American seniors continue to face financial “pain points” in the marketplace, as evidenced by the volume and types of complaints that are submitted to the Consumer Financial Protection Bureau’s (CFPB) complaints database, the largest. large share of complaints among the elderly being centered on credit reporting agencies which can affect the personal reports of consumers used in banking, insurance, employment or other major business services. The reverse mortgage industry is featured in the data as well, but with much less negative impact on the financial stability of U.S. seniors.
That’s according to a new report analyzing CFPB consumer complaint data by AARP.
While the share of credit report complaints encompasses up to a quarter of all complaints submitted by seniors to the CFPB, other segments have increased since the reporting period between 2018 and 2021, according to the AARP.
“Complaints relating to credit cards or prepaid cards have increased as a proportion of complaints from seniors in recent years, forming the second highest category for 2020 (at 23%) and the third highest category in the last six years. first months of 2021 (19%). report said. “Debt collection complaints from older people have declined somewhat in recent years as a relative proportion of all complaints, from 17% in 2018 to 12% in 2020 and early 2021. Complaints about banking products such as that checking or savings accounts ranged from 9% to 13% between 2018 and early 2021, placing them in fifth place in the first three years and narrowly exceeding debt collection for fourth place in the first half of 2021 .
According to the data, smaller shares of complaint totals relate to areas such as money transfers, title and payday loans, student loans and auto loans.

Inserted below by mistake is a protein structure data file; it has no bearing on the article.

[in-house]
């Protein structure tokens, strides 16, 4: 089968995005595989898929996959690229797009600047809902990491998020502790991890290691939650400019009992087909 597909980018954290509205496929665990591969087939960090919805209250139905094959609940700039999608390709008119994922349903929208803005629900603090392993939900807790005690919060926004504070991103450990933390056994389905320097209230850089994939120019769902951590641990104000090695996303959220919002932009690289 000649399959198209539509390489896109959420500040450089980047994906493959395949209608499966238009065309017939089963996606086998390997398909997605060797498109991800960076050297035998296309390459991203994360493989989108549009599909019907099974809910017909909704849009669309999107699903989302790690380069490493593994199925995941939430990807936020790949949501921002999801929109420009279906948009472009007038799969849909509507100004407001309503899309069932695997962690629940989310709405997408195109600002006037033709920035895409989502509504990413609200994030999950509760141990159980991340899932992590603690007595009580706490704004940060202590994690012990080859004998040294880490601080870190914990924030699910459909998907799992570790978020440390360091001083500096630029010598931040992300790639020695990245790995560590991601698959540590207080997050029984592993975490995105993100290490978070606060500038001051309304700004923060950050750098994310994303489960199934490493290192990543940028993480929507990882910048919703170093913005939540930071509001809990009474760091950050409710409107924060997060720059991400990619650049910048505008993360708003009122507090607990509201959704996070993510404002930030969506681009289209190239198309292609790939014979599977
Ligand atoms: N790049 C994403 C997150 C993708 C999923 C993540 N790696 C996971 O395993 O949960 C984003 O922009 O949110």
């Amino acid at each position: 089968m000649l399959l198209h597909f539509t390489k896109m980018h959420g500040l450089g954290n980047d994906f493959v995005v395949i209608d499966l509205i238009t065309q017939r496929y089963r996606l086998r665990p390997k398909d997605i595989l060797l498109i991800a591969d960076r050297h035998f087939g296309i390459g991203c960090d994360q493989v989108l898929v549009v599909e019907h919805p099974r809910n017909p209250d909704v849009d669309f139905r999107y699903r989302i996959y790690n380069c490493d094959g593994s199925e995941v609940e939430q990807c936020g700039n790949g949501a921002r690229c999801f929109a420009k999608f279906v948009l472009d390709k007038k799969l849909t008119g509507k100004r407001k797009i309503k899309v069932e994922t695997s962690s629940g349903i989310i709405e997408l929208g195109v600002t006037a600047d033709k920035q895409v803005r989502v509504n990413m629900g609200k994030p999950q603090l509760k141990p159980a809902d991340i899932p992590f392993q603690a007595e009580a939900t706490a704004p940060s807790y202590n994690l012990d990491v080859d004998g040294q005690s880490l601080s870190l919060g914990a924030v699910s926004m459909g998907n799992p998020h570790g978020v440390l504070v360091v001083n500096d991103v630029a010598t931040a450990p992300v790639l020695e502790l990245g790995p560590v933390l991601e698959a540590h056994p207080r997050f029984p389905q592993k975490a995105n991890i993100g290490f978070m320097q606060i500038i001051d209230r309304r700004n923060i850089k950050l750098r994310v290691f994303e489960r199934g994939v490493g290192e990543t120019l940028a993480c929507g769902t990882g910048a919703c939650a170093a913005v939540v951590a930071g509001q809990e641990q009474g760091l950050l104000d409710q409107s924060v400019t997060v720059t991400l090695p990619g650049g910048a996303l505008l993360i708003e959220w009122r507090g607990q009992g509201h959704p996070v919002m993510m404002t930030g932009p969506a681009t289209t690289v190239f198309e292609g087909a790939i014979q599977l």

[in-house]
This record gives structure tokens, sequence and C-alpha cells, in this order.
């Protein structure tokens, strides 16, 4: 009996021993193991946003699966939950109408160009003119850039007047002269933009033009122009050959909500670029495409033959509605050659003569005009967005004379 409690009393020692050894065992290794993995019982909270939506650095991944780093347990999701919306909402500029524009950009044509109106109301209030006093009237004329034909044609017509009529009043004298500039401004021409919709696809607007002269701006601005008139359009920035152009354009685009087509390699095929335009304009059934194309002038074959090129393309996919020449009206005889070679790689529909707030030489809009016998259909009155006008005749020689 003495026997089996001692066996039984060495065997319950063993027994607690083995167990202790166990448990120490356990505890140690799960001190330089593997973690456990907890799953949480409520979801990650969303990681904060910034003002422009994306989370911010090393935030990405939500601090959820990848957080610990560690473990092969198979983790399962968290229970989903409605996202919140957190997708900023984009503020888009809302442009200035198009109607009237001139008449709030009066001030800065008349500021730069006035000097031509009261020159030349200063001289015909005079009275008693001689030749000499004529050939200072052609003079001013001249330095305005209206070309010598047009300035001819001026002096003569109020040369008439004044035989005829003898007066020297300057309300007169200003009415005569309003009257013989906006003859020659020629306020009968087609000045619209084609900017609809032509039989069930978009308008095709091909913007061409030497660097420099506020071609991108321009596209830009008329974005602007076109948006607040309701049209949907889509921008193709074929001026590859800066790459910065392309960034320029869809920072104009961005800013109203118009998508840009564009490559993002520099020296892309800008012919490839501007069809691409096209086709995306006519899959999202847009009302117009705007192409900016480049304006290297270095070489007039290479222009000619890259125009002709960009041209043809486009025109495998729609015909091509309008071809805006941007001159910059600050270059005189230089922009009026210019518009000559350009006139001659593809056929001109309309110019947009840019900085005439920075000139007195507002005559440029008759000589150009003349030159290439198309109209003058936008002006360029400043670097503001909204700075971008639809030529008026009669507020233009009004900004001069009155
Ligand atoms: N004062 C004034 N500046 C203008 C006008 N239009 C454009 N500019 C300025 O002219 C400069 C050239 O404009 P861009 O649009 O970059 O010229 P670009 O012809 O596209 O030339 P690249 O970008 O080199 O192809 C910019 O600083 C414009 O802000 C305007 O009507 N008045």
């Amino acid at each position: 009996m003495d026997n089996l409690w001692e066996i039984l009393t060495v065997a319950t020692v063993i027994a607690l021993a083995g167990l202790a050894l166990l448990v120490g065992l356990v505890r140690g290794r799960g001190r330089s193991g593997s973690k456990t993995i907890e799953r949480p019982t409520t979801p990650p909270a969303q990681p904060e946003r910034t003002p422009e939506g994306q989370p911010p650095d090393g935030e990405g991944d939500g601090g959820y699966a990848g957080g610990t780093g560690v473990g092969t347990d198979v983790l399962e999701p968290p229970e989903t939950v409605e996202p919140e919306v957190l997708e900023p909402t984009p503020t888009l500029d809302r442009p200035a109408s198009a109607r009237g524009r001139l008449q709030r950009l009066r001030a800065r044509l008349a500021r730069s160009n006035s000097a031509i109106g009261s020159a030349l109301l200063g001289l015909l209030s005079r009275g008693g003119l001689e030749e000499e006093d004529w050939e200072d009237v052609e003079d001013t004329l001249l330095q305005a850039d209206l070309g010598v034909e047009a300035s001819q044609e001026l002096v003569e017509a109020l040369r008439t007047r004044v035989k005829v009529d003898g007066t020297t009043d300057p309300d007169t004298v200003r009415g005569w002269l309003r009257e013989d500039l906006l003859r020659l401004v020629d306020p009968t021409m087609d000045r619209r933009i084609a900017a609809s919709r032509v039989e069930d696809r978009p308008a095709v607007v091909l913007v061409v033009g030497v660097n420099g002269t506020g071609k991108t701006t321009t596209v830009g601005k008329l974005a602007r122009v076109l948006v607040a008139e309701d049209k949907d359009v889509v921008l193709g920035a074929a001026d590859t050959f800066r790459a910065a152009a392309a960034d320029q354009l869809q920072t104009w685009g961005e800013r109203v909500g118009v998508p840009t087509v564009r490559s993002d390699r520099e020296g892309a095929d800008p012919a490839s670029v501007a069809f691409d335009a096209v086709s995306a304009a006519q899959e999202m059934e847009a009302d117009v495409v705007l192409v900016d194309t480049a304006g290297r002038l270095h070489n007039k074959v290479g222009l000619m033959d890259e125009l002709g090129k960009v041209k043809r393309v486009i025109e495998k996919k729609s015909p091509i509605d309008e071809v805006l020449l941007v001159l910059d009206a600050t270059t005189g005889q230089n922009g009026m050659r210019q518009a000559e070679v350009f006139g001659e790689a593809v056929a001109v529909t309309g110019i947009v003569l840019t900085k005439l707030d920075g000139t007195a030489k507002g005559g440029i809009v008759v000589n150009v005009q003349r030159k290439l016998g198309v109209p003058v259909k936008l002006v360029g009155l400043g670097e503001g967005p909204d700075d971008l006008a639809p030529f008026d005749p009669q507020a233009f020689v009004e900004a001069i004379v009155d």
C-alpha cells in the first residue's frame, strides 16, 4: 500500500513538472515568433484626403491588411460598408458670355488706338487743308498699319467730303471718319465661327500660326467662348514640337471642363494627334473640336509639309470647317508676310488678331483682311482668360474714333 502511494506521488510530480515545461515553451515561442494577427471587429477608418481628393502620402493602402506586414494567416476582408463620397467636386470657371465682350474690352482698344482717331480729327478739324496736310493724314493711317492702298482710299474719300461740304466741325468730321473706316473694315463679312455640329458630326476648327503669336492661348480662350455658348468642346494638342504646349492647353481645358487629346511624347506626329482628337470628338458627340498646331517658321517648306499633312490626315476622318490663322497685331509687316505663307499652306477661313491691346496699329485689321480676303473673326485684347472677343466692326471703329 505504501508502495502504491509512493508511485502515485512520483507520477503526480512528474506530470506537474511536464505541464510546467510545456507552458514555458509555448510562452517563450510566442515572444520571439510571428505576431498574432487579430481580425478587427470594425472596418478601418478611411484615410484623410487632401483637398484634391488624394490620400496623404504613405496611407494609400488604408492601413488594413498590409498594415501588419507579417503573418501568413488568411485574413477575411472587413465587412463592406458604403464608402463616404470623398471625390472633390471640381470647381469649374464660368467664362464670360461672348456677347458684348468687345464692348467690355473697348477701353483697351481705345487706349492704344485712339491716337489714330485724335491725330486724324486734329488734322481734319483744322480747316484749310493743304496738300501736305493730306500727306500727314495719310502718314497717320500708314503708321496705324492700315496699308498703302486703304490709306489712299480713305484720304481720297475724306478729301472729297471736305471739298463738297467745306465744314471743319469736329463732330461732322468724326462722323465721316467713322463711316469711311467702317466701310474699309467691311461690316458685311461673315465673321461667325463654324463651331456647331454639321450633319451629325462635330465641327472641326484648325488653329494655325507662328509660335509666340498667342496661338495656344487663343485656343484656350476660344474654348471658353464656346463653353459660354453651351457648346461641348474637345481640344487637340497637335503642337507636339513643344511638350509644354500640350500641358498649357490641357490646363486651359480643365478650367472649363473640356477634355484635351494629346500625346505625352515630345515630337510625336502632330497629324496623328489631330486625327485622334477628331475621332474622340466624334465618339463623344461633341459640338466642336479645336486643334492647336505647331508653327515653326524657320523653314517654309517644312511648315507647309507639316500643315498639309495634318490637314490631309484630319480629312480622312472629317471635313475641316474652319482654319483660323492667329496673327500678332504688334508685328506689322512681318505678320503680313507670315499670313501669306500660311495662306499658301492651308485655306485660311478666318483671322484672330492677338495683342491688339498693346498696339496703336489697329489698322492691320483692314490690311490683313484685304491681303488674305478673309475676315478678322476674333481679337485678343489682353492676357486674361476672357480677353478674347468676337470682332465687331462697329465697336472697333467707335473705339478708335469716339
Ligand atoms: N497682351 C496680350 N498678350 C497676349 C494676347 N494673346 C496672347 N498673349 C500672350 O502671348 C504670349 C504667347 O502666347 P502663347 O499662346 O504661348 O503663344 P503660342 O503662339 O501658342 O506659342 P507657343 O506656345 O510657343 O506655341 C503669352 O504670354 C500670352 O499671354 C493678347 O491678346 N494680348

Although not part of the body of the published report, a detailed footnote shows that the AARP aimed to quantify the impact of the reverse mortgage industry on the financial stability of seniors, and what has motivated some of their complaints to the CFPB.
“[A]Among senior consumers who reported in 2020 that they were having trouble paying their mortgages, 6.5% had a home equity loan or line of credit, and 3.5% had a reverse mortgage, ”describes the AARP. “Among senior consumers who reported in 2020 having problems with their mortgage payment process, 6.5% had a home equity loan or line of credit, and 4.4% had a reverse mortgage. “
In both home equity / HELOC loans and reverse mortgages, this included a smaller share of senior citizen complaints in those categories than in 2018 or 2019, according to the data. Among plaintiffs who chose not to identify as seniors, around 5% of mortgage complaints in 2020 in these two areas were for home equity / HELOC loans while less than 1% were for reverse mortgage, details the report.
“This is not surprising given that federally guaranteed reverse mortgages (known as Home Equity Conversion Mortgages, or HECMs) are only available to homeowners age 62 or older.” , indicates the note.
Read the report on AARP.